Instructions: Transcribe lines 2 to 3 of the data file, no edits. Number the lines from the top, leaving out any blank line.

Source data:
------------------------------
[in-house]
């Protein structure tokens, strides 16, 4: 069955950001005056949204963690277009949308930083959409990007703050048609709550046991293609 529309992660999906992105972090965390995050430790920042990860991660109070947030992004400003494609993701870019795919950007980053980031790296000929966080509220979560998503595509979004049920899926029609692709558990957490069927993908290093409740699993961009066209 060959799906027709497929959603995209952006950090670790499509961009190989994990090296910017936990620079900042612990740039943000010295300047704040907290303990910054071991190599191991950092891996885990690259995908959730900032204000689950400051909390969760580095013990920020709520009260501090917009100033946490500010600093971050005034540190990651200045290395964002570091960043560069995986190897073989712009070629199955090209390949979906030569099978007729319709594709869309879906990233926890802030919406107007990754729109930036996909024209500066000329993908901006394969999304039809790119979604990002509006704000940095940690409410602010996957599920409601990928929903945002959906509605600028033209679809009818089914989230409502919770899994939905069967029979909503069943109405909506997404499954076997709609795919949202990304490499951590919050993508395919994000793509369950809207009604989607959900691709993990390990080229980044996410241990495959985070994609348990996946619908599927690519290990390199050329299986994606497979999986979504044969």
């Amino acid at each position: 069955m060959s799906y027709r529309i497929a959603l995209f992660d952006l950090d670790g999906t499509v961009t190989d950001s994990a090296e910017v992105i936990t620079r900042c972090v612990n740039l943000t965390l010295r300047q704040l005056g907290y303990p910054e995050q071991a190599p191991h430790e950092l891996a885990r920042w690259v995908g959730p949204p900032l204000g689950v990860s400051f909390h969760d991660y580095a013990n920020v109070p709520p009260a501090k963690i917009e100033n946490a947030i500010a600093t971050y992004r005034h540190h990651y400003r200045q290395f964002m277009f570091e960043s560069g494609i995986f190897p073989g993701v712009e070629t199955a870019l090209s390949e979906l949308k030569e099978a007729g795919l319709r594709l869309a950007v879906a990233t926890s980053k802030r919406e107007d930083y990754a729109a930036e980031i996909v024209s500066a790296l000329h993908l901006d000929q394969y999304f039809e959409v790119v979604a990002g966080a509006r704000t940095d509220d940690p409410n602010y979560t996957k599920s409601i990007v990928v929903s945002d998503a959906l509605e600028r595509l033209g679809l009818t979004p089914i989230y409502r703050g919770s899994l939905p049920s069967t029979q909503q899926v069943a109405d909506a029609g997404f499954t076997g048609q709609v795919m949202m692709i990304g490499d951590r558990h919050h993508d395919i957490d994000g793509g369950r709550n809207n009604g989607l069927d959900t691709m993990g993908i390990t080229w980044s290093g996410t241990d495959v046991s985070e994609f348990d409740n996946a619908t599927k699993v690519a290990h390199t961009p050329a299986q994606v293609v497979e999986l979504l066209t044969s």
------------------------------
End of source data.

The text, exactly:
């Protein structure tokens, strides 16, 4: 069955950001005056949204963690277009949308930083959409990007703050048609709550046991293609 529309992660999906992105972090965390995050430790920042990860991660109070947030992004400003494609993701870019795919950007980053980031790296000929966080509220979560998503595509979004049920899926029609692709558990957490069927993908290093409740699993961009066209 060959799906027709497929959603995209952006950090670790499509961009190989994990090296910017936990620079900042612990740039943000010295300047704040907290303990910054071991190599191991950092891996885990690259995908959730900032204000689950400051909390969760580095013990920020709520009260501090917009100033946490500010600093971050005034540190990651200045290395964002570091960043560069995986190897073989712009070629199955090209390949979906030569099978007729319709594709869309879906990233926890802030919406107007990754729109930036996909024209500066000329993908901006394969999304039809790119979604990002509006704000940095940690409410602010996957599920409601990928929903945002959906509605600028033209679809009818089914989230409502919770899994939905069967029979909503069943109405909506997404499954076997709609795919949202990304490499951590919050993508395919994000793509369950809207009604989607959900691709993990390990080229980044996410241990495959985070994609348990996946619908599927690519290990390199050329299986994606497979999986979504044969």
């Amino acid at each position: 069955m060959s799906y027709r529309i497929a959603l995209f992660d952006l950090d670790g999906t499509v961009t190989d950001s994990a090296e910017v992105i936990t620079r900042c972090v612990n740039l943000t965390l010295r300047q704040l005056g907290y303990p910054e995050q071991a190599p191991h430790e950092l891996a885990r920042w690259v995908g959730p949204p900032l204000g689950v990860s400051f909390h969760d991660y580095a013990n920020v109070p709520p009260a501090k963690i917009e100033n946490a947030i500010a600093t971050y992004r005034h540190h990651y400003r200045q290395f964002m277009f570091e960043s560069g494609i995986f190897p073989g993701v712009e070629t199955a870019l090209s390949e979906l949308k030569e099978a007729g795919l319709r594709l869309a950007v879906a990233t926890s980053k802030r919406e107007d930083y990754a729109a930036e980031i996909v024209s500066a790296l000329h993908l901006d000929q394969y999304f039809e959409v790119v979604a990002g966080a509006r704000t940095d509220d940690p409410n602010y979560t996957k599920s409601i990007v990928v929903s945002d998503a959906l509605e600028r595509l033209g679809l009818t979004p089914i989230y409502r703050g919770s899994l939905p049920s069967t029979q909503q899926v069943a109405d909506a029609g997404f499954t076997g048609q709609v795919m949202m692709i990304g490499d951590r558990h919050h993508d395919i957490d994000g793509g369950r709550n809207n009604g989607l069927d959900t691709m993990g993908i390990t080229w980044s290093g996410t241990d495959v046991s985070e994609f348990d409740n996946a619908t599927k699993v690519a290990h390199t961009p050329a299986q994606v293609v497979e999986l979504l066209t044969s």